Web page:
They're big. They're ugly. They're offensive. So say owners of the hybrid Toyota Prius -- not about larger gas-guzzlers that hog the road but about the decals the state is handing out that allow hybrid owners to drive solo in carpool lanes.
Prius owners cheered when Congress approved solo driving in carpool lanes last month.
But a growing number of drivers are now protesting because the California Highway Patrol is requiring that four bright yellow decals -- 7 by 3 inches and 5 by 2 inches in size -- be displayed on their cars.
Prius owners are a famously prideful bunch, known to honk approvingly when a fellow Prius driver passes by on the road, and the idea of marking up their cars isn't sitting well.
The decals have been the talk of Prius Internet chat rooms, and one owner has set up an online petition protesting the policy.
"I, for one, will not be decoupaging my red car with these yellow stickers!" said Mitchell Rose, a filmmaker from Hollywood who has owned his Prius for more than a year.
"The DMV person who designed the stickers and determined their placement has been watching too much NASCAR," added Jan Strnad, a Prius owner who lives in Mar Vista. "By the time you have four stickers on your car -- two of which are huge -- you feel as if you should be getting paid for the advertising."
State officials said the four stickers were needed so that Caltrans workers could easily monitor the new program from various vantage points.
They pointed out that it could be a lot worse. Federal standards allow identifying stickers to be as large as 12 by 18 inches.
CHP officials said the bright yellow color has a purpose. Hybrids will use yellow tags, while electric and natural gas vehicles -- which are also allowed to drive solo in the carpool lanes -- display three white decals with the same dimensions.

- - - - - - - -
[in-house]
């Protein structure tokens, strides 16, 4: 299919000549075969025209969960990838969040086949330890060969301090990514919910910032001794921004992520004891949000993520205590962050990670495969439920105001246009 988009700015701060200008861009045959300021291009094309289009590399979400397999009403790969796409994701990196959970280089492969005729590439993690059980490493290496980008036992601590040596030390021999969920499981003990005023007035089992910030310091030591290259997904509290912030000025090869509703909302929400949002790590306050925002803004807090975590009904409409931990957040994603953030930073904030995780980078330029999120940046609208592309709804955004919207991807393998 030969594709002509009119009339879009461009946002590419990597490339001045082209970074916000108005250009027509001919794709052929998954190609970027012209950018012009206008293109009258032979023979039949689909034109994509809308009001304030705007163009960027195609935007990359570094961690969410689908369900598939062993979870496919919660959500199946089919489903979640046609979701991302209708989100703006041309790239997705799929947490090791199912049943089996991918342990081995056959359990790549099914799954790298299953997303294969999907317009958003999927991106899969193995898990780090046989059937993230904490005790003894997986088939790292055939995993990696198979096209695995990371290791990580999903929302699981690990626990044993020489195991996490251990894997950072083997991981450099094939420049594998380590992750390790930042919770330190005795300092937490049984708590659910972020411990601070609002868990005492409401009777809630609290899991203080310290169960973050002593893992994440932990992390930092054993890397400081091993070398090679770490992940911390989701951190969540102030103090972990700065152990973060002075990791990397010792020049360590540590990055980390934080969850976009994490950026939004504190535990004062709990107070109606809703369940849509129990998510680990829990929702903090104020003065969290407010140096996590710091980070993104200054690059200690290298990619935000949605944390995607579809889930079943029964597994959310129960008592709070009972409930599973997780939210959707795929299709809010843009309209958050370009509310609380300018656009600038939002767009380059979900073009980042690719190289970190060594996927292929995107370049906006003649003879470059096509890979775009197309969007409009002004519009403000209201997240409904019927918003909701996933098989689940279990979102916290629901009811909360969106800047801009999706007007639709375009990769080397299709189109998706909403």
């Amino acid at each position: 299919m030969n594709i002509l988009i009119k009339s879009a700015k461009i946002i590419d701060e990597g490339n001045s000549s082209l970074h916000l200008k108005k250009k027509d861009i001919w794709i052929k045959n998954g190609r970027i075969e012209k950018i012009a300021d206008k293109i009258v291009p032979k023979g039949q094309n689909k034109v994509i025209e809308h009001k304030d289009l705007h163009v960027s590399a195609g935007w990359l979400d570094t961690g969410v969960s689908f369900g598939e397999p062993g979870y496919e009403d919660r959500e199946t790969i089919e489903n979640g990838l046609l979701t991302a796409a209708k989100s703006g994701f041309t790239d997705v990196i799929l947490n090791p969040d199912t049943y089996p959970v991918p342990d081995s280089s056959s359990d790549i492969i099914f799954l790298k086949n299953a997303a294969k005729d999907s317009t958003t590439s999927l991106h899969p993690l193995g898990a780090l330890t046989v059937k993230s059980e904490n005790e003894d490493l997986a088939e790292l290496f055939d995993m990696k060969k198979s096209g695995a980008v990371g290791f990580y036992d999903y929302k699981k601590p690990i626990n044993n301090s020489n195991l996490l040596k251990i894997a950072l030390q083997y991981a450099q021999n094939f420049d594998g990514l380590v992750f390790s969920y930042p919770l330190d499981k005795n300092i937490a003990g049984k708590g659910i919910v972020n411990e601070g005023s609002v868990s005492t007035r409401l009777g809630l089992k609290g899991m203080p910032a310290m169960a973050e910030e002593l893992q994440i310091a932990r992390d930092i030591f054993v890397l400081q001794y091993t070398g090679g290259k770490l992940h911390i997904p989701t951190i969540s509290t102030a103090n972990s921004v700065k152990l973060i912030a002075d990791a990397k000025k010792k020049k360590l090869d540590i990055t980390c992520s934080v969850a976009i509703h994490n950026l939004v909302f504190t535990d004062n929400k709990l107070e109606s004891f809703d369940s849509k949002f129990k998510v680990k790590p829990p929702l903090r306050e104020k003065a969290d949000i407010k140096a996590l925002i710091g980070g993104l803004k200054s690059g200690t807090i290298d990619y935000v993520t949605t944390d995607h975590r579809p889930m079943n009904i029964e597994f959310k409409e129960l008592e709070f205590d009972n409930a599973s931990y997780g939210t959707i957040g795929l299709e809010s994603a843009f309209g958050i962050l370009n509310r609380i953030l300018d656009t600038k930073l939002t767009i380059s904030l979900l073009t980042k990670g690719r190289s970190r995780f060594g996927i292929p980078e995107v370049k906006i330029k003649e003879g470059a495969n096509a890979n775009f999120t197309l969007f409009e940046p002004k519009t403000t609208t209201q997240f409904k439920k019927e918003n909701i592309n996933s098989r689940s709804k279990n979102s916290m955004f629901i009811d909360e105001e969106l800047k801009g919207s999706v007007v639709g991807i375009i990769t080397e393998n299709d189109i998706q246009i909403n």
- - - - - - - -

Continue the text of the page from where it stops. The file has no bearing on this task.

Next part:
State officials considered allowing decals on windows but ruled it out because they would not be visible if the windows were rolled down.
But critics say the sticker rules are overkill.
"They make the car look like a traveling circus," said Bob McGraw, a Buena Park sound electrician who started the petition effort and who paid nearly $100 to have a special protectant sprayed on his car so that he doesn't have to wax it every week.
"It's not just a car to me," he said. "It's a statement. It's a statement that I take pride in my vehicle."
Some drivers are using Velcro and other materials to temporarily affix the decals to their cars, with varying degrees of success.
Strnad said he grudgingly stuck them on his Prius after carefully waxing the area for easier removal later.
The larger ones go on the panels behind the rear wheels and the smaller ones on the front and back bumpers.
"I have to admit this is a perk we're being given, and it's not a life or death situation," said Strnad, a writer. "If you don't want to put stickers on and accept the perk, it's not that big of a deal."
But some question why so many decals are necessary.
"All the HOV lanes are on the left-hand side of the roadways," said Veronica Bach, a comedy cabaret performer who lives in Hollywood and has owned her burgundy Prius for three weeks. "Why should there even be any stickers on the left-hand side of the car?"
Assemblywoman Fran Pavley (D-Agoura Hills) who co-sponsored the bill that allows Prius, Honda Insight and Honda Civic drivers to drive solo in the carpool lanes, said her office had received several phone calls and e-mails about the stickers.
At least one driver said the sticker controversy was much ado about nothing.
"I think the 'outrage' over the stickers is more than a little silly," Prius owner Jon Miller of Altadena said in an e-mail. "The decals are not attractive by any means, but neither are they the end of Western civilization, nor are they a conspiracy to humiliate hybrid owners."